Alprazolam was added, under double-blind conditions, to stable fluphenazine hydrochloride regimens in 12 symptomatic, chronically ill inpatients with schizophrenia. The addition of alprazolam was associated with significant, albeit modest, reductions in global psychosis, thought disorder, and paranoia ratings, with a return to pretreatment levels on discontinuation of alprazolam treatment. Improvement in "negative symptoms" such as emotional withdrawal paralleled the changes in "positive symptoms" but did not, in itself, reach statistical significance. There were no significant changes in group mean plasma levels of homovanillic acid or 3-methoxy-4-hydroxyphenylglycol during alprazolam treatment, although group mean serum cortisol levels were significantly decreased by alprazolam treatment. Patients who responded favorably to alprazolam treatment were significantly more psychotic or anxious before treatment, were older, showed significant alprazolam-associated reductions in plasma levels of homovanillic acid, and had significantly more prominent prefrontal cortex atrophy on computed tomographic scans than patients in whom alprazolam was without therapeutic effect. These preliminary data, based on a small sample, suggest that some patients with schizophrenia who are only partially responsive to standard neuroleptic treatment may benefit from the addition of triazolobenzodiazepines, such as alprazolam.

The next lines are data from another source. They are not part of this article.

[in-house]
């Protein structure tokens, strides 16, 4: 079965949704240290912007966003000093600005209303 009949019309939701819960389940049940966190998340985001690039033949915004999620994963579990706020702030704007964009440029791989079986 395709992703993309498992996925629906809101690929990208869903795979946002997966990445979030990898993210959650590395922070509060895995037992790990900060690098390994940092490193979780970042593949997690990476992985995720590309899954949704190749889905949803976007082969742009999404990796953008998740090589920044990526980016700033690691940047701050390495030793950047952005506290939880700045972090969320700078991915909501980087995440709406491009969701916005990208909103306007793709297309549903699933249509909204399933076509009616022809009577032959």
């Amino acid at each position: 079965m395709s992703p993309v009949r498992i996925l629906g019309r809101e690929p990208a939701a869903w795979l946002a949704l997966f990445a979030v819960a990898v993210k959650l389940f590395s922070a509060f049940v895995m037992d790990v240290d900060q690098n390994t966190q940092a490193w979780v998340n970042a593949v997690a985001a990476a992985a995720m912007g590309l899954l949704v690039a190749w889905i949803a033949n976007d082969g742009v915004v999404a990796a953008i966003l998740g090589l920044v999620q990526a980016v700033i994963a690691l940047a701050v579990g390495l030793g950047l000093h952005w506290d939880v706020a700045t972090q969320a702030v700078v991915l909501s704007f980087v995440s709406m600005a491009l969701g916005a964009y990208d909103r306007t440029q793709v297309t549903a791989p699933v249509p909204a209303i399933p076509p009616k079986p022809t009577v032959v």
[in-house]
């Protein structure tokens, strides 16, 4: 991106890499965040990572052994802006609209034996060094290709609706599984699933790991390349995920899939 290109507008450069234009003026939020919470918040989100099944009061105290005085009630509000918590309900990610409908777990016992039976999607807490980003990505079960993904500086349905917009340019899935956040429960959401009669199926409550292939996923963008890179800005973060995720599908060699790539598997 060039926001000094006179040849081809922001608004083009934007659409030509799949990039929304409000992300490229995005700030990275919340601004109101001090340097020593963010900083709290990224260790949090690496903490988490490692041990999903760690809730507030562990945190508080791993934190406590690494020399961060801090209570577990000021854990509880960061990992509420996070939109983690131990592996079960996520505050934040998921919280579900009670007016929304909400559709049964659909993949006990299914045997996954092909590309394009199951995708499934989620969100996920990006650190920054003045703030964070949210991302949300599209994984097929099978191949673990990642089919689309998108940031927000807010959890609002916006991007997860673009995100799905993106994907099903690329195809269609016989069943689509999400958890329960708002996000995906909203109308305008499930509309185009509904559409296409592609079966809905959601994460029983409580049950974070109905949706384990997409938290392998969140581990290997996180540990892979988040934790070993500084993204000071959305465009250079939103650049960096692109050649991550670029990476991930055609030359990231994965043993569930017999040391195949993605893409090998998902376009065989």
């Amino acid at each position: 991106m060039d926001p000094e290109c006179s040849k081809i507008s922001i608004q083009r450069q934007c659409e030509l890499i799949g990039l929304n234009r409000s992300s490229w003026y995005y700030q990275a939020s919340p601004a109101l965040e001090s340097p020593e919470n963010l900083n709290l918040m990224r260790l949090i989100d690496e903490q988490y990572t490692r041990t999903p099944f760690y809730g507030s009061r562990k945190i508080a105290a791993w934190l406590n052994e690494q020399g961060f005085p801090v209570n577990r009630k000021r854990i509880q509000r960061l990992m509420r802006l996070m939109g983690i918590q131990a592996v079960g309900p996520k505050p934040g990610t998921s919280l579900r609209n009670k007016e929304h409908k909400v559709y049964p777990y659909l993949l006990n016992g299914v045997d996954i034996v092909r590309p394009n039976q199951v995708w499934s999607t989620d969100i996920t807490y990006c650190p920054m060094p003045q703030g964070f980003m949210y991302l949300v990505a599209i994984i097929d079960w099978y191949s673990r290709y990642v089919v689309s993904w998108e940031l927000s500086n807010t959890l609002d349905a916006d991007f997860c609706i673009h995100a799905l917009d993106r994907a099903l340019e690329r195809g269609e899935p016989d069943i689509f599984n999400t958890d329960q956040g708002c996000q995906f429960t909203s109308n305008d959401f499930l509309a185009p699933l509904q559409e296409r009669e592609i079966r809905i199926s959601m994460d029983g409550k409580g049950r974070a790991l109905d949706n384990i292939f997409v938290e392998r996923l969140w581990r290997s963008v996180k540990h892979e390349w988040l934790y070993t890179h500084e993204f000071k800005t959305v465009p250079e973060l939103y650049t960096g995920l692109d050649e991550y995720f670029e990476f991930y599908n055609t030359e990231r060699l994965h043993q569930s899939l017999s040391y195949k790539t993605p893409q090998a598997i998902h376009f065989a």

|Number of pages||8|
|Journal||Archives of General Psychiatry|
|State||Published - Jul 1988|